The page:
Ep450: Daniel Chan – Don’t Sell What You Have to Diversify

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Quick take

BIO: Daniel Chan is a pre-IPO PayPal financial operations employee who became a magician, and now he’s pivoted to Zoom. He has performed over 390 virtual shows since last year.

STORY: As one of the first employees of PayPal, Daniel was granted about 10,000 stock options. When he left the company, he dumped his stocks for a more diversified portfolio. Daniel would have been worth close to $5 million if he had kept everything, but he bought many other things that didn’t earn him that much.

LEARNING: Invest in things that you buy and use regularly. Diversifying doesn’t mean selling what you have; it means putting additional money into something else.


“Learn how to read the income statement, understand profit and loss, debt-to-equity ratios, and P/E ratios.”

Daniel Chan


Guest profile

Daniel Chan is a pre-IPO PayPal financial operations employee who became a magician, and now he’s pivoted to Zoom. He has performed over 390 virtual shows since last year. What’s cool is that he has invested in most of the companies that have hired him.

Daniel’s clients are literally a who’s who from “A” to “Z.” He has performed for Apple and Airbnb all the way to Zillo. And Google has hired him over 40 times.

Worst investment ever

When Daniel was working at PayPal, he was granted about 10,000 stock options with a four-year vest and had to stay at least a year. He stayed for over a year. However, when he left, he pretty much dumped his stocks for a more diversified portfolio.

From Daniel’s calculation, he would have been worth close to $5 million if he had kept everything, but he bought many other things that didn’t earn him that much.

Lessons learned

  • Diversify, and when you’re sure about particular stocks, put in a little more into those.
  • Invest in things that you buy and use regularly.
  • Don’t put all your eggs in one basket.

Andrew’s takeaways

  • Diversifying doesn’t mean selling what you have; it means putting additional money into something else.
  • Just because you use a product and believe in the company’s stock doesn’t mean you should put all your money into it. Make sure you diversify.

Actionable advice

When looking for stocks to invest in, look at things around you that you’re familiar with. Then when you find a few companies that interest you look at the bottom line. Learn how to read the income statement, understand profit and loss, debt-to-equity ratios, and P/E ratios.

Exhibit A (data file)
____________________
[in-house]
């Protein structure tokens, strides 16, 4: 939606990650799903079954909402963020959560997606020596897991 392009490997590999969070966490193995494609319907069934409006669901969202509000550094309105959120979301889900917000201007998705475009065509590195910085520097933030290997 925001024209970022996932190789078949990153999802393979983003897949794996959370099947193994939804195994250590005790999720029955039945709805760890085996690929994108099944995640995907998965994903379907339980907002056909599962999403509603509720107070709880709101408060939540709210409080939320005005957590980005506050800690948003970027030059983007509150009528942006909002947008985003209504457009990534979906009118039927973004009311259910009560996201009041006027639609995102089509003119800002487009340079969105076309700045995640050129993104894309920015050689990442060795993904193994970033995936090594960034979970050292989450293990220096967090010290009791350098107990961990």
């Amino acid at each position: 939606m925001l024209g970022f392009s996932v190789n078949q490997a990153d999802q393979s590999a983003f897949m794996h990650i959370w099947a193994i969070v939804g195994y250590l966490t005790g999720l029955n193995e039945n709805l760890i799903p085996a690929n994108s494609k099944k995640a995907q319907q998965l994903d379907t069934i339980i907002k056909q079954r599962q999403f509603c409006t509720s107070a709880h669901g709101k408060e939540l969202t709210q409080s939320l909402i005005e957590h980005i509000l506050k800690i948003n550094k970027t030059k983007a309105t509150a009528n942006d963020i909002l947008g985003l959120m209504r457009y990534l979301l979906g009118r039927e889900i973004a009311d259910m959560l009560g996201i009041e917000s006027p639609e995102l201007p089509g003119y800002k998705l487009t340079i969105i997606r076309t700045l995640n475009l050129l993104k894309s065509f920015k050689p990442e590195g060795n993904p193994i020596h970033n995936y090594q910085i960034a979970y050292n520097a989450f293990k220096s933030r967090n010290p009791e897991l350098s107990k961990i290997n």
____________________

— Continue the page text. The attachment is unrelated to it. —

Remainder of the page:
No. 1 goal for the next 12 months

Daniel’s number one goal for the next 12 months is to find investors for a magic dinner show and a club in Silicon Valley.


Read full transcript

Andrew Stotz 00:02
Hello fellow risk takers and welcome to my worst investment ever stories of loss to keep you winning in our community we know that to win in investing you must take risk but to win big you've got to reduce it to join our community go to my worst investment ever.com and receive the risk reduction checklist I created from the lessons I've learned from all my guests and also get my weekly email to help you increase your investment return and in the community you will get a super special podcast listener discount on my six week valuation masterclass boot camp. The boot camp is for those who want to learn exactly how to value companies like a pro and advance their career in finance go to my worst investment ever.com to join the community for free. Fellow risk takers. This is your worst podcast host Andrew Stotz and I'm here with featured guest Daniel Chan. Daniel, are you ready to rock?

Daniel Chan 00:58
I am ready.

Andrew Stotz 01:00
Something tells me we are going to have some fun. Something tells me ladies and gentlemen. And let me tell you why. I want to introduce you to Daniel Chan. Daniel Chan is a pre IPO PayPal financial operations employee who became a magician. And now he's pivoted to zoom. He's performed over 390 virtual shows since last year. What's cool is that he has invested in most of the companies that have hired him. And ladies and gentlemen, the clients that he has, is literally a who's who, from A to Z. He has performed for Apple and Airbnb, all the way down to the amazing company, Zillow. And Google has hired him over 40 damn times. That's pretty impressive. Daniel, take a minute and fill in for their tidbits about your life.

Daniel Chan 01:57
Yeah, I have performed for billionaires in Sun Valley, Idaho at the Allen and company conference, which is a fame conference where Bill Gates and Warren Buffett ago. I have performed in Germany, Shanghai, Las Vegas, and even Japan four times. And over the last 20 years, I probably did 250 plus shows a year. And that's over 5000 shows over the last 20 plus years.

Andrew Stotz 02:23